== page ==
• This dataset documents the trends and variability in the latitude and strength of the belt of lower-atmosphere westerly winds over the Southern Ocean, referred to as the ''westerly jet''. Time series of annual mean and seasonal diagnostics are available for the period 1979-present, specifically time series of seasonal and annual mean jet latitude and strength. The diagnostics are derived from the European Centre for Medium Range Weather Forecasts (ECMWF) ERA-Interim reanalysis (for more information see www.ecmwf.int and Dee et al. (2011)), which is an observationally-constrained reconstruction of atmospheric conditions. The broad characterisation of the westerly winds into these simple diagnostics has been found to be useful for understanding long-term climate change due to contrasting drivers of change and impacts on other aspects of the climate system. This is an index of winds around the full circumference of all longitudes at Southern Hemisphere middle latitudes. The exact latitude depends on the position of the jet at any given time, but on average the jet (the core of the westerlies) is located at approximately 52 deg S.

  • The datasets are temperature time series from strings of thermistors, each located at a discrete depth within one of six boreholes drilled to a depth of ~100 m in the northern sector of Larsen C Ice Shelf, Antarctica. Supporting borehole information is presented by Ashmore and others (2017). These data are part of the NERC-funded MIDAS (''Impact of surface melt and ponding on ice shelf dynamics and stability'') research project, with grant references NE/L006707/1 and NE/L005409/1. Associated (near-surface) borehole temperature records, OPTV logs and density records are also available, as are other MIDAS datasets.

  • The datasets are temperature time series from thermistor strings installed into two boreholes drilled to a depth of ~7 m in the northern sector of Larsen C Ice Shelf, Antarctica. Supporting borehole information is presented by Ashmore and others (2017). These data are part of the NERC-funded MIDAS (''Impact of surface melt and ponding on ice shelf dynamics and stability'') research project, with grant references NE/L006707/1 and NE/L005409/1. Associated (longer) borehole temperature records, OPTV logs and density records are also available, as are other MIDAS datasets.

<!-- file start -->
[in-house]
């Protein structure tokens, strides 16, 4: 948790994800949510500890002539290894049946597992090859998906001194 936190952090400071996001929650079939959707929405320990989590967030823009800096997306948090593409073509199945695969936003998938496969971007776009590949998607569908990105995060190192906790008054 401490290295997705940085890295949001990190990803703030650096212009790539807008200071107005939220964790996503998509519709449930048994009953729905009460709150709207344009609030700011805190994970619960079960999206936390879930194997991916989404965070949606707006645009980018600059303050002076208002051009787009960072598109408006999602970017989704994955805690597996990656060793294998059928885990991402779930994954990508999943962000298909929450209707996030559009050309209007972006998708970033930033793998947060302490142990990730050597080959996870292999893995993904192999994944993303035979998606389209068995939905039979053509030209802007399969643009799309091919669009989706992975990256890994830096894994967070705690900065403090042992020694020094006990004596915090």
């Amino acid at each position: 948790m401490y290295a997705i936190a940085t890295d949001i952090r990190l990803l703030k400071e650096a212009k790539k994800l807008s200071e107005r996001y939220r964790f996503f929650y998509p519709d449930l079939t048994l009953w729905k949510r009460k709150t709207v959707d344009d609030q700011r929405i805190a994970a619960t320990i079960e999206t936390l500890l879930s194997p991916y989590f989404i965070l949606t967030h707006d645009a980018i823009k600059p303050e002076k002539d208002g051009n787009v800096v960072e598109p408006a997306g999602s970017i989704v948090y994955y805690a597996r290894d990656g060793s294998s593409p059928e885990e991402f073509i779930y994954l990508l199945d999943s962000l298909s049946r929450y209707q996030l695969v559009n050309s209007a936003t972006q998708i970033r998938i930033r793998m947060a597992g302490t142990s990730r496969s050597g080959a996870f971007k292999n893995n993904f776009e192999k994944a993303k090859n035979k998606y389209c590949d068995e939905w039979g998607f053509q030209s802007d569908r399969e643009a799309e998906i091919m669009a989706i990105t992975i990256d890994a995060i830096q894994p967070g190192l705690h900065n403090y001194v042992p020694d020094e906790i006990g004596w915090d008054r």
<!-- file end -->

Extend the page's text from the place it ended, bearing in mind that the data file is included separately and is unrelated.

• Polar View delivers a range of environmental information services for the polar regions derived primarily from satellite imagery and data. The project aims to coordinate delivery of these information products direct to users. Services include enhanced sea ice information (charts and forecasts) as well as ice-edge and iceberg monitoring data. We also provide monitoring services for lake and river ice, snow cover maps and glacier monitoring and assessment. any services are delivered in near real time and are readily accessible via the Internet.

  • These are vertical density profiles of snow, firn and ice reconstructed from the vertical luminosity trace of digital optical televiewer (OPTV) logs of five boreholes drilled by hot water to ~100 m depth in Larsen C Ice Shelf, Antarctica. Boreholes were drilled in austral summers of 2014 and 2015 in order to investigate the internal properties of the ice shelf, and specifically the influence of surface melting and melt pond formation on those properties. These data are part of the NERC-funded MIDAS (''Impact of surface melt and ponding on ice shelf dynamics and stability'') research project, with grant references NE/L006707/1 and NE/L005409/1. The associated borehole OPTV logs and temperature profiles are also available, as are other MIDAS datasets.